When we started Covering Climate Now in 2019, one goal was to foster communication and camaraderie between journalists telling the climate story. It’s a difficult and sometimes lonely beat, and so we wanted to provide a forum for journalists to share their highs and lows, as well as tips of the trade. We do this in part through our Talking Shop webinar series and also a CCNow Slack workspace, where journalists from across the world exchange information and stories. As we get ready to head into a new year, though — CCNow’s third — we want to take even better advantage of the hardwon insights and expertise of journalists in our collaboration.
So, we’re kicking off a series of Q&As with journalists who cover climate. These will be published regularly on our website, in addition to our biweekly media analysis that publishes in Columbia Journalism Review and The Nation. As always, you can keep an eye out in this newsletter for the latest.
This week, we spoke with Amy Westervelt, founder of the Critical Frequency podcast network and the host of “Drilled.” Westervelt discussed getting started on the climate beat, how journalists can keep up with a fast-moving disinformation ecosystem in the climate space, and the many joys of archival research.
Read our Q&A with Amy here.
Forests under threat. NBC News is running a special investigation this week on a crucial part of the climate story: forests, and what’s required to keep them standing around the world. They include: How the rise of electric cars endangers the ‘last frontier’ of the Philippines, Crude reality: One U.S. state consumes half the oil from the Amazon rainforest, and Corporations are turning to forest credits in the race to go ‘carbon-neutral.‘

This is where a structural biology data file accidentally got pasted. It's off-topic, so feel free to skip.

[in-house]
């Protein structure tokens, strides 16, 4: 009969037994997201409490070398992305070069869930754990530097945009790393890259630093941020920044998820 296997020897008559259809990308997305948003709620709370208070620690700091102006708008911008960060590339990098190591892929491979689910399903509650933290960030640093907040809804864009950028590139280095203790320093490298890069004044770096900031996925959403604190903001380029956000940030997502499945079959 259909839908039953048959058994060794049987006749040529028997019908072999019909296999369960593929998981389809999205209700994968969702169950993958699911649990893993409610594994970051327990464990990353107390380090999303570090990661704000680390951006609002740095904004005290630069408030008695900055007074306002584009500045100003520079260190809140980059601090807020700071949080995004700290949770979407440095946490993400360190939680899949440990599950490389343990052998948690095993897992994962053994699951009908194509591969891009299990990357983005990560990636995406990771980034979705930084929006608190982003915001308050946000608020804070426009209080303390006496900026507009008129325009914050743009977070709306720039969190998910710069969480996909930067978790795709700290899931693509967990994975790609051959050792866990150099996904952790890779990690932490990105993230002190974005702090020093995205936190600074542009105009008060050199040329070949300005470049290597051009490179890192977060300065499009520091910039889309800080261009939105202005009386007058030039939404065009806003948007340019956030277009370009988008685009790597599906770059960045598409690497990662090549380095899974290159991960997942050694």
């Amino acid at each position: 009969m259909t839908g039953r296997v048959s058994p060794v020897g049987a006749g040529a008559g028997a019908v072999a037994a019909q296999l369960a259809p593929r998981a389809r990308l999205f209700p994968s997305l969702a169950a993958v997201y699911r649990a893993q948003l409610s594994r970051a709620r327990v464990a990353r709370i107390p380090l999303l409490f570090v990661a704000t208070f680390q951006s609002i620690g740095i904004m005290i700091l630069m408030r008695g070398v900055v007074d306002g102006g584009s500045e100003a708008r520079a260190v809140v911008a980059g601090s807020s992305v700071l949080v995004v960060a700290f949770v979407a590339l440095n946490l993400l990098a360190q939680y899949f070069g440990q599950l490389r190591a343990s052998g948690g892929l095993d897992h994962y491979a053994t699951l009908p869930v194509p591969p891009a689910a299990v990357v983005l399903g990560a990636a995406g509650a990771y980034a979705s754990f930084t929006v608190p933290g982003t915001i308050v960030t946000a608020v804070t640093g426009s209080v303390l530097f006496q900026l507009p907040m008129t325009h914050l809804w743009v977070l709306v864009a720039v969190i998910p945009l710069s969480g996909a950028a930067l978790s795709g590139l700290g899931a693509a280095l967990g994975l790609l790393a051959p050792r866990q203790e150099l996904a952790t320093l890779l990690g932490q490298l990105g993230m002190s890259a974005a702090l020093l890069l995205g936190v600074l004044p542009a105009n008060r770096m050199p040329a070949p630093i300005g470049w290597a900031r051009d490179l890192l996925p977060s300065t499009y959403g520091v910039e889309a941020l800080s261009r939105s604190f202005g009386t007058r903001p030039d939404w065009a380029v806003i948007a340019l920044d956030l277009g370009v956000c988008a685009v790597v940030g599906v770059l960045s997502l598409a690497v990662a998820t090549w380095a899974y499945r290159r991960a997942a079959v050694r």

Electric pedal to the metal. President Joe Biden signed a series of executive orders directing the US federal government to be “net zero” by 2050, with climate-friendly milestones along the way. The plan includes phasing out the use of gas-powered vehicles and procuring energy from clean-energy sources. By Oliver Milman at the Guardian…
“Critical energy theory.” The American Legislative Exchange Council (ALEC) is pushing model legislation that portrays climate policies as discriminatory against fossil fuel companies. Encouraging state lawmakers to adopt such legislation is seen by ALEC as a “fight back against woke capitalism.” By Kate Aronoff at The New Republic…
New platform, old tactics. Following its tactical embrace of social media platforms, the fossil fuel industry is now targeting podcasts at some of the leading names in news with ads that climate experts portray as greenwashing the industry’s climate actions. By Amy Westervelt for the Guardian…
Media responsibility. Leading climate scientist Professor Michael Mann is urging YouTube to take down climate denial and misinformation videos the way it removes Covid-19 misinformation videos. By David Vetter for Forbes…
No relief for the newest nation. Following a civil war that ended last year, South Sudan is experiencing extreme drought and rainfall, which together conspire to form “biblical” floods. Clarissa Ward at CNN…
The following story deserves special consideration for republication by CCNow partners:
- ‘Your generation got us in this mess’: children of big oil employees discuss the climate crisis with their parents — From the Guardian’s & CCNow’s “Climate Crimes” series
Odds & Ends
Happening soon. Join The 19th and Grist in a conversation about community-led climate action, climate science, and the urgency of this moment. Thursday, December 9 at 12:50 pm US Eastern Time. RSVP.
WAPO world emissions event. Washington Post reporter Chris Mooney describes a months-long investigation into the world’s climate-warming emissions, which found that countries are dramatically under-reporting their climate impact. Friday, December 10 at 12 pm US Eastern Time. RSVP.